This chapter is the first of four on the relationship of technology to social and political issues. Borgmann is trying to argue that we should conceive of and judge society and politics in the light of technology, and that it is in social life or politics that the device paradigm must finally be discussed, since these areas of life are those that receive the most attention. Unfortunately, the fundamental modus operandi of technology is not yet recognized in this sphere.
What is recognized is what we might call the problem of orientation, in other words the widespread feelings of disorientation, ungroundedness, and directionlessness prevalent in modern society. Technology has rendered all points in space and time equal (determined by consumptive intent and consumptive potentiality). This itself flows from the abstract, objective viewpoint of modern science—science might be able to describe all the places and events with which we interface, but it cannot tell us which is “home”; it cannot locate meaning for us in a privileged place or time. Of course, this is not a critique of science in general. Rather, it is technology as a social strategy which redraws human experience in this world with no guideposts.
The way people address this widely-recognized if poorly-understood malaise is often to, in Borgmann’s terms, “raise the value question”. In other words, it is thought that what is needed to reorient our society is a clarification and perhaps reprioritization of “values”. According to Borgmann, however, (and laying aside the issue of the multiplicity of values), this strategy is futile in unmasking the device paradigm and showing it for what it is. The problem is that, very often, our discussion of values presupposes the means/ends distinction which is operative as a result of the technological paradigm; from this assumption, technology itself will never be able to be brought into clear relief (as we saw in earlier chapters). In modern education, the ends are what are seen as stable, and the means as radically interchangeable. Thus we have undergone a shift from education as passing down customs or “ways of doing things” to teaching goal-formulation and practical reason, with the result that tools and practices become mere means rather than vessels of orientation, used in a web of pre-existing meaning.
Ultimately, in this environment, the values we most want to bring to the fore will forever be impossible to formulate. When commoditization potential becomes the measure of whether the means are leading to the ends, the non-quantifiable “values” will start to dematerialize. As Borgmann puts it, we can measure the number of Big Macs sold, or the number of times a family eats out. But how are we to measure the value of a family meal, prepared with care and celebrated with conversation? So-called “focal things”, which we encountered earlier as those things which are a source of full-facultied human engagement, cannot be argued for in the “values” conversation, when it continues to presuppose the paradigm of technology.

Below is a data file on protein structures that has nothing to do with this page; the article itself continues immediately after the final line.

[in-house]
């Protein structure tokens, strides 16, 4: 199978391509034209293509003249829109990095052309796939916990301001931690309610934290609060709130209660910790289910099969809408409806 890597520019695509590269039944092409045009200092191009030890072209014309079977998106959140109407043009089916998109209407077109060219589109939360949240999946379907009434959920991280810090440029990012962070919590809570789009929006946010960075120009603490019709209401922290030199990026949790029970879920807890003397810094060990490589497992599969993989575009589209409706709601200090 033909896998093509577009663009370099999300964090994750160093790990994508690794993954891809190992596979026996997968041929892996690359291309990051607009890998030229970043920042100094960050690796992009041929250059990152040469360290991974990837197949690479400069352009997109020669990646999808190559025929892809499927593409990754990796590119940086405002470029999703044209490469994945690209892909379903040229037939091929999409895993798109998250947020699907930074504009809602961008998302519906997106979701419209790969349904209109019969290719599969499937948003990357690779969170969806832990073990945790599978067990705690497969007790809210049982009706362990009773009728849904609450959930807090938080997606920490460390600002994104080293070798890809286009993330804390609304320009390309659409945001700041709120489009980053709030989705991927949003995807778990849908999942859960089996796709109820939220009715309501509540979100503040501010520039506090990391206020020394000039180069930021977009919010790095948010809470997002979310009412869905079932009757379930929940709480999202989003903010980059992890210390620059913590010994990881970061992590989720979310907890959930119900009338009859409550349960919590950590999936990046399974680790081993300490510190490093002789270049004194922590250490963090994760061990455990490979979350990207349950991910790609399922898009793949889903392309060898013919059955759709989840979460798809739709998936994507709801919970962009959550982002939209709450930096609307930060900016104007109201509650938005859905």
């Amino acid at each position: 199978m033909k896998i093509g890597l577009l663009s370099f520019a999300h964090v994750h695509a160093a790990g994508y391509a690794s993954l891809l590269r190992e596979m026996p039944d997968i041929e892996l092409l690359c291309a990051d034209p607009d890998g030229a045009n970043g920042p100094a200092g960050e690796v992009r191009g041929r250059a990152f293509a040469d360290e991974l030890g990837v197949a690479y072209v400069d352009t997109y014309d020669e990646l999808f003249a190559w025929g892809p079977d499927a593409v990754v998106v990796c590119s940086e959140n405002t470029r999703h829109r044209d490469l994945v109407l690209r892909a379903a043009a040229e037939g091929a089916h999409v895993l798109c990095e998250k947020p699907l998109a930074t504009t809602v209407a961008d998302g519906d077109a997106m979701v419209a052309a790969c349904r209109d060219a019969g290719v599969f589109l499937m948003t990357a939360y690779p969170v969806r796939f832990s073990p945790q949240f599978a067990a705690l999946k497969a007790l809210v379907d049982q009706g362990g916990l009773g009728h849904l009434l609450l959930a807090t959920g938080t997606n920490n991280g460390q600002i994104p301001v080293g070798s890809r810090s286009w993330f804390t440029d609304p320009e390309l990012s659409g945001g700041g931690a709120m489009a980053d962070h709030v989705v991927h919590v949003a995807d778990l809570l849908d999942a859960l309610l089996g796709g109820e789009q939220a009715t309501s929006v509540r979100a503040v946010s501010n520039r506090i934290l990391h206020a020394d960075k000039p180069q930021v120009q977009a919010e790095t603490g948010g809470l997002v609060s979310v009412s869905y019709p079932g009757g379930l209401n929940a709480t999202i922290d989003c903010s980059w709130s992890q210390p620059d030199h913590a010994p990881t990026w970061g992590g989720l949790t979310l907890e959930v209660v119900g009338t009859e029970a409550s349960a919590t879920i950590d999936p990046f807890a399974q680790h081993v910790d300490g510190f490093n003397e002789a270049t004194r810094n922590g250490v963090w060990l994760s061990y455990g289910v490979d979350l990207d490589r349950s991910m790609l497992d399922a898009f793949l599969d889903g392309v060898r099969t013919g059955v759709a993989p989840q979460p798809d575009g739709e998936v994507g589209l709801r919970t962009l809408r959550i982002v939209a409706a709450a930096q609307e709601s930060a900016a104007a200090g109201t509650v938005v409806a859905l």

In this chapter, Borgmann also considers a Marxist critique of modern society, to see whether it fares any better in bringing to light the working of the device paradigm. Ultimately, he disregards the critique as too shallow. On the Marxist story, there is always a definite class with undue power, influence, and wealth. What is really necessary is to divest this class of their privilege and distribute their benefits more equally. (There are of course totally capitalist versions of this thesis, and Borgmann goes into some interesting detail on how this a big part of the social theory underlying much of the latent political understanding in the US.) The problem here is not just that it is questionable whether there is really a definite class who can be thus Robin-Hooded. It is that technology and the device paradigm can be used quite happily towards this goal of “equality”, all the while continuing the trend of commoditization and disengagement. As long as technology operates in a free and equal manner, the Marxist has no more to say about it; and of course, this disburdenment and equality is part and parcel of the very promise of technology.
So, it appears we need more tools or insight to bring an actual discussion of technology into the political and social arena. We begin this task in the next chapter by looking at the concept of “liberal democracy” (the kind of social theory Borgmann claims is actually operative in the US political system).